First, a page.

Corporate Communication Preparation Term Paper
Hilliard argues that the key to a successful interview is preparation. I agree and would also argue that the key to success in general is also preparation. As an interviewer, it is important that I have a clear understanding of interviewee. Yes, I’m seeking to learn more and to have them share their story, but I want them to do it in an organized fashion so that I’m setting them up for success to be understood.
Hilliard argues that the writer should dig deep and I couldn’t agree more. The interesting details and richest stories often lie deep down and can be gracefully dug up while seeking truth. In corporate interviews, I believe there is no difference on the extent of preparation required.
If I am putting together a piece for a company, I want it to be detailed, accurate, and accomplish our defined goal. In order to do that, I am going to have to do my research and be adequately prepared. “Be sure your research is accurate by choosing your sources carefully and correctly and by evaluating what your sources tell you.
Be careful of individual points of view” (Hilliard, 2015, p. 270). Hilliard brings up a solid point to be intentional about how to gather research. This is also applicable in corporate communication. Hilliard adds that we want the facts first and that interpretation comes later (Hilliard, 2015).
The interviewer needs to be well educated on the atmosphere of the interview itself, as well as the feelings that might arise and have a strategic plan how to navigate such obstacles. In order to maintain control and be the driving force of direction, the interviewer must be ready for a number of scenarios and be prepared to navigate them successfully.
One of the most successful interviewers of all times is said to be Barbara Walters (Hilliard, 2015). Hilliard attributes a lot of her success to her extensive research she had her staff conduct prior to an interview. “From the research report Walters developed a list of more than 100 probe questions, only a fraction of which could be used in the actual interview” (Hilliard, 2015, p. 269).
She had her staff compile a large research report and then she created a long list of questions to cover her basis in the event that the interview went different directions. She conducted very successful interviews that sometimes led to headline-making statements that affected world affairs (Hilliard, 2015).
Her success is attributed to intensive research and preparation. The same goes for corporate communication and interviewers who need to ask educated and well-versed questions in order to conduct an intelligent conversation that will be beneficial to viewers. As for the position of the interviewee relative to myself, I see that as irrelevant.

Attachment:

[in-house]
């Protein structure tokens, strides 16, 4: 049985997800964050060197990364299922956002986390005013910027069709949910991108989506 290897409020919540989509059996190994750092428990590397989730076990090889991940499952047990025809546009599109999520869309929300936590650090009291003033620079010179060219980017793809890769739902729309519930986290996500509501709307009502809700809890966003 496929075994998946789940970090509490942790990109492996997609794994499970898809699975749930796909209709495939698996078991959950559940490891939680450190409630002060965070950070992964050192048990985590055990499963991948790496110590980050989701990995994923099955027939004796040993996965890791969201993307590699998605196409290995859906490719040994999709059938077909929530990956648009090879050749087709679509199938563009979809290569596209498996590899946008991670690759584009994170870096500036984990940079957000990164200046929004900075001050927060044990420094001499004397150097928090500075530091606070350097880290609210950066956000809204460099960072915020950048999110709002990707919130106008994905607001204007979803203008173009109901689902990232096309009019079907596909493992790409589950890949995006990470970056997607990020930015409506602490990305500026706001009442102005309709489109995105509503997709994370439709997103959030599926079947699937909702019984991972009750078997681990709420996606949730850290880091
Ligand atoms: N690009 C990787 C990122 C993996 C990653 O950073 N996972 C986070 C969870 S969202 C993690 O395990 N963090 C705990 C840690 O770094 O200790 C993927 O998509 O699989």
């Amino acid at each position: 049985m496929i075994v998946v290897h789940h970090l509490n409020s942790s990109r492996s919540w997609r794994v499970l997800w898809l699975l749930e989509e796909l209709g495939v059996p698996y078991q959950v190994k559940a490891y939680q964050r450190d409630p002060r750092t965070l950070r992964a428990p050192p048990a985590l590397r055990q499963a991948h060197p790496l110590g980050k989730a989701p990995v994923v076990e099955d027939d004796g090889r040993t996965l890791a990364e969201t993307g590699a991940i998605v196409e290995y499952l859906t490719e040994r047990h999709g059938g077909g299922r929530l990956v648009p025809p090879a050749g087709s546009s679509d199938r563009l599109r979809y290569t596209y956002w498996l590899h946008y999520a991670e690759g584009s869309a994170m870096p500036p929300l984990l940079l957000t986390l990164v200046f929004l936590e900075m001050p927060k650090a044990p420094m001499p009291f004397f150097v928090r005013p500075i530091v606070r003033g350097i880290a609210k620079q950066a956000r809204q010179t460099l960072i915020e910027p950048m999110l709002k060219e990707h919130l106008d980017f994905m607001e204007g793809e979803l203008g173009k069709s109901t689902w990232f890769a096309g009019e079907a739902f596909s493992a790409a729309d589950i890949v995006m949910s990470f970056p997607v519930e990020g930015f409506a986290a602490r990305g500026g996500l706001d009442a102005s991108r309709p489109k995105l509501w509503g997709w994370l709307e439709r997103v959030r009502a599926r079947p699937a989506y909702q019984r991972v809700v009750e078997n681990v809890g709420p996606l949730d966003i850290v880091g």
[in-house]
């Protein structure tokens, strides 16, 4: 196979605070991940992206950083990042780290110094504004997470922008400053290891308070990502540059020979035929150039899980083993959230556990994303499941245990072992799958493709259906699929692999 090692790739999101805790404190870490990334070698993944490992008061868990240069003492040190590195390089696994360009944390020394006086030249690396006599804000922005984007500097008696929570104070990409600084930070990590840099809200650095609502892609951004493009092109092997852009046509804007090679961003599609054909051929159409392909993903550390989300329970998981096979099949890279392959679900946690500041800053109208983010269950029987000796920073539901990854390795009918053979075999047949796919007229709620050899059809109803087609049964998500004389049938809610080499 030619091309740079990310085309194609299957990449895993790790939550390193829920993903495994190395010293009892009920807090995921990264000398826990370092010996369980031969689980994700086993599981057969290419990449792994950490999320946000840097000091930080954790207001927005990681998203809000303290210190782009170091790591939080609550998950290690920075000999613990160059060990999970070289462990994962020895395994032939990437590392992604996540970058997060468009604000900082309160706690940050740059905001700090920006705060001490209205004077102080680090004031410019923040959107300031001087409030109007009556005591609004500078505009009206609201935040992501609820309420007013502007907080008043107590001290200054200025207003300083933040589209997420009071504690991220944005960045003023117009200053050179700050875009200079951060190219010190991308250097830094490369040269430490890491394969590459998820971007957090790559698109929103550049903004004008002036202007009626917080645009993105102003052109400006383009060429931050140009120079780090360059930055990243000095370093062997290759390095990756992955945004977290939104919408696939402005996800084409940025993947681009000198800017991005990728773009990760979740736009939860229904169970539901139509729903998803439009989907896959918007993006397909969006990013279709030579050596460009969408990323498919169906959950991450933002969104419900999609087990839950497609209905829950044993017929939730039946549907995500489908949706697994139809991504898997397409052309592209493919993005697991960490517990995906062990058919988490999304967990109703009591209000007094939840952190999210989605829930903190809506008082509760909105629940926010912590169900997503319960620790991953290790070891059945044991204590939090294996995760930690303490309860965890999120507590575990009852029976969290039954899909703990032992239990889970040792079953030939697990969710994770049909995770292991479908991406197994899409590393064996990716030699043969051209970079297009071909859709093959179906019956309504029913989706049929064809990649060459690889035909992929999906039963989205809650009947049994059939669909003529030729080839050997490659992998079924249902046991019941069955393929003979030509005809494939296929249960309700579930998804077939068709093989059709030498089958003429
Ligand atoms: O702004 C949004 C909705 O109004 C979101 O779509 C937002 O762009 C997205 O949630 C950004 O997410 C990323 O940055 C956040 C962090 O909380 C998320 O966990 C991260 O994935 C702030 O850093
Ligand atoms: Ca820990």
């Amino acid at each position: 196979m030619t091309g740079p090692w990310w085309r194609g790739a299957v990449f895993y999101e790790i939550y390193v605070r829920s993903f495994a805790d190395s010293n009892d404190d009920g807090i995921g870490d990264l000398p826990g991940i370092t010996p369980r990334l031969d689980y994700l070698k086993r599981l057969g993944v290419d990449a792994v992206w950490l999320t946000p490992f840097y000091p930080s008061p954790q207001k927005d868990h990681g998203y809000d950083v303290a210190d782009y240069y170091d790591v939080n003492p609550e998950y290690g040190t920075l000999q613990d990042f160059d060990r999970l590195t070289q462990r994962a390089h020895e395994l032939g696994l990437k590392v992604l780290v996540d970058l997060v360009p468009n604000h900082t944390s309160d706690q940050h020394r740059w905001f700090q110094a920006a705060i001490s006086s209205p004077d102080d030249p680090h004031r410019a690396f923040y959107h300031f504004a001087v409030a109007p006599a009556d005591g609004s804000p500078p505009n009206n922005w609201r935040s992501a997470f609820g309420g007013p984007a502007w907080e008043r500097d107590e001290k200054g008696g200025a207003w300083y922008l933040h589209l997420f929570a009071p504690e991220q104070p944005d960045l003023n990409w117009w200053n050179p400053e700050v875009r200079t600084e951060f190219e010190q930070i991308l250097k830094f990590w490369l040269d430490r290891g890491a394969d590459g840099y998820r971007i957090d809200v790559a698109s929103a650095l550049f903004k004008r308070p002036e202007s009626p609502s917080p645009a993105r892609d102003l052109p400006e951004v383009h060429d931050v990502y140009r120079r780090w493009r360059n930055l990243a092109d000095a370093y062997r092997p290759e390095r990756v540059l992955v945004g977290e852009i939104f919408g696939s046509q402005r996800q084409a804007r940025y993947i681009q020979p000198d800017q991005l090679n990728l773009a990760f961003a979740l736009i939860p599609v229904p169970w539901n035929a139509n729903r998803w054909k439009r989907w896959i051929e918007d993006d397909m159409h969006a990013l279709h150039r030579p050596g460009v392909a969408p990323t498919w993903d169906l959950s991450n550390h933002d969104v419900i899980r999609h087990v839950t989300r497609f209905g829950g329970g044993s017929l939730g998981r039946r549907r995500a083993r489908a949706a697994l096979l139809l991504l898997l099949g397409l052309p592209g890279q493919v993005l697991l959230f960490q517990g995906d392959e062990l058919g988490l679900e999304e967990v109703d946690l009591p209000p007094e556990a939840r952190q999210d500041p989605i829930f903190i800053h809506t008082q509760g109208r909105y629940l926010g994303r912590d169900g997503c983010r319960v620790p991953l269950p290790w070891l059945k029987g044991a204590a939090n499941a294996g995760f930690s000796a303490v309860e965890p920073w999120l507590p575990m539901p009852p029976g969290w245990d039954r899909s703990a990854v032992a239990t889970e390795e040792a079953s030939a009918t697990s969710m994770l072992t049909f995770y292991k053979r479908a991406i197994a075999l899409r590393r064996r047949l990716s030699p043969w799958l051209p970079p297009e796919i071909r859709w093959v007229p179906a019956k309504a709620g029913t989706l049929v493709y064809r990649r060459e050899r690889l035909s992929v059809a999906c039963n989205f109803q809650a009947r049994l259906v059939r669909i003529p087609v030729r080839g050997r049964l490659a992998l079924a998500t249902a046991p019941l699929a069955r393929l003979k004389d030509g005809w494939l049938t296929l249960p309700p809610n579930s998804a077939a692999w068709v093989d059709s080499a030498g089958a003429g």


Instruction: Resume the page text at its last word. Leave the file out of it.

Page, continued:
My desire is to be respectful of others, regardless of status or seniority. I would not talk to a subordinate any different than a superior. James 2 is an excellent application of this scenario warning us as Christians against favoritism. We are called to treat others equally and with respect and ultimately, with the love of Christ. Scripture warns us of treating those in fancy clothes better than we treat the poor and needy.
Just because I might have authority over someone is irrelevant in how I speak to and treat them. When I look at Jesus as a perfect example, coming to serve others even though he was given authority over everything. Even if I was interviewing a superior, I can still ask deep and controversial questions while still remaining respectful.
Hilliard provided helpful techniques to remember. He suggests knowing probable answers so that as interviewers we can prepare for appropriate probe questions (Hilliard, 2015). He added to double check all the facts, write with intention and be specific with questions. In order to follow these suggestions effectively, it is going to require some extensive preparation.
As an interviewer I am trying to dive deep into the thoughts, opinions, and experiences of an interviewee. I not only need research on the interviewee, but I also need detailed goals and an outline of the interview to assure that I am covering the desired content.
Hilliard, R. L. (2015). Writing for television, radio, and new media. Stamford, CT: Cengage Learning.